If you ever want to have your art skills tested, apply to present at a conference. Suddenly all those years of coloring outside the lines and avoiding the art studio are coming back to haunt you. I’m only kidding of course, but this is house I felt when I realized two months later I would be presenting on Child Soldiers at the Midwest Regional Conference for Amnesty International.
Let me back up. The International Humanitarian Law Action Campaign (associated with the American Red Cross) on Bradley’s campus started last fall and created a simulation on child soldiers the spring I was in Denmark. This simulation reached hundreds of students and was nationally recognized by National Headquarters in Washington, D.C. Bradley students stood among the few schools that were recognized at a conference in early June where they had the chance to present their activity. August comes around and two of my fellow team members and I were approached to present our campaign’s success at this Amnesty International conference. All I was thinking was “This is going to be so cool! An Amnesty International conference!!” In other words, I was geeking out. Read the rest of this entry
For the final entry of Spooky Tales, here are a few places that are reportedly haunted around central Illinois according to hauntedplaces.org. Enjoy and have a safe and happy Halloween!
Decatur, IL – The Lincoln
This historic 1916 theater building was built atop the fire-ravaged Priest Hotel that once stood here. It is said that the ghosts of the fire victims still linger in the theater. Red, a former theater worker, is a friendly ghost here. Witnesses have heard his whispers, seen his shadowy form, and caught glimpses of him walking about the stage area. A female ghost has been reported here as well.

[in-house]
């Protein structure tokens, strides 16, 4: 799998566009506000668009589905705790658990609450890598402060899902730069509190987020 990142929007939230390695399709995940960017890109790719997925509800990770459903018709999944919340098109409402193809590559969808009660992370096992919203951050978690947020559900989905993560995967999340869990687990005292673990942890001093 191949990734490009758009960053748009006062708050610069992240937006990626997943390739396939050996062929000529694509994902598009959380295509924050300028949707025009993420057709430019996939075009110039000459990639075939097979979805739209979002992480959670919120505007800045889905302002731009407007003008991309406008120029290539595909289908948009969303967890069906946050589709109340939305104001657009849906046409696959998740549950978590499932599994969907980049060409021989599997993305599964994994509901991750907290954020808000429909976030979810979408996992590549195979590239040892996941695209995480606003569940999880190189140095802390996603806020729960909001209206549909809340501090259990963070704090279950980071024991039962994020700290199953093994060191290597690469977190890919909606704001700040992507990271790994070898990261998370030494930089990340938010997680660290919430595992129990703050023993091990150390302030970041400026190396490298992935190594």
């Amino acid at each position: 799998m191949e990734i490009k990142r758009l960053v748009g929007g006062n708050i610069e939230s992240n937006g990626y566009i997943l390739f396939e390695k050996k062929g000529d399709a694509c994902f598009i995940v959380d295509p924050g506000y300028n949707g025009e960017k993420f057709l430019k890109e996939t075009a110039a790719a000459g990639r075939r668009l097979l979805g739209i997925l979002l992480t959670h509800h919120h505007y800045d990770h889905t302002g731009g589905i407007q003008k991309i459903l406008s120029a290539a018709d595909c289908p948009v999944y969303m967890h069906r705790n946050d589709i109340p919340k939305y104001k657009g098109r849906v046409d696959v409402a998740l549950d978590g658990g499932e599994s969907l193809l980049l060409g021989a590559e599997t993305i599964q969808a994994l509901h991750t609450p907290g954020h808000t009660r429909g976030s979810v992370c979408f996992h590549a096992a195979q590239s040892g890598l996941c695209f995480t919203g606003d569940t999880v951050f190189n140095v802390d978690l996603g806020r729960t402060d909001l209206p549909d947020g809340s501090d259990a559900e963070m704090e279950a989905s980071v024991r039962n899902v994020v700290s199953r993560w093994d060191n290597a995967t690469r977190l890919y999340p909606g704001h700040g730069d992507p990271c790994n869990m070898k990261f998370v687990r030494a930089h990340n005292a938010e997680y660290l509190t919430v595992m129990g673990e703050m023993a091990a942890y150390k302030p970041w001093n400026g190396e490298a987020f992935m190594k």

We like to joke that our chapter in Peoria is haunted, as evident through our completely goofy/lame Halloween movies each year, but some chapters are reportedly haunted for real.
The former caretaker is said to haunt this historic Red Cross house in Anaheim. I guess people feel uncomfortable in the room where the children lived and the eyes of a portrait are said to follow you. Also, according to legend, when a man and a woman walk up the steps to the second floor, the ghost of the house’s original caretaker will push them together if he considers them to be a perfect couple.
This week’s tale comes from paranormal.about.com.
“This story takes place in Hollywood, Florida in 1982. It is a true a story, so help me. When my parents moved us from Homestead, Florida to Hollywood in 1971, they sold my grandmother’s trailer and had her move in with us. I had a back bedroom and used a waterbed. My parents took apart my bunk bed and turned it into two separate beds and set them up in one of the front bedrooms. This is the room my grandma took. Less then a year later, she told us she was going to lie down for a bit before dinner. When my mother went to wake her, she had passed on, peacefully sleeping on the bed. Read the rest of this entry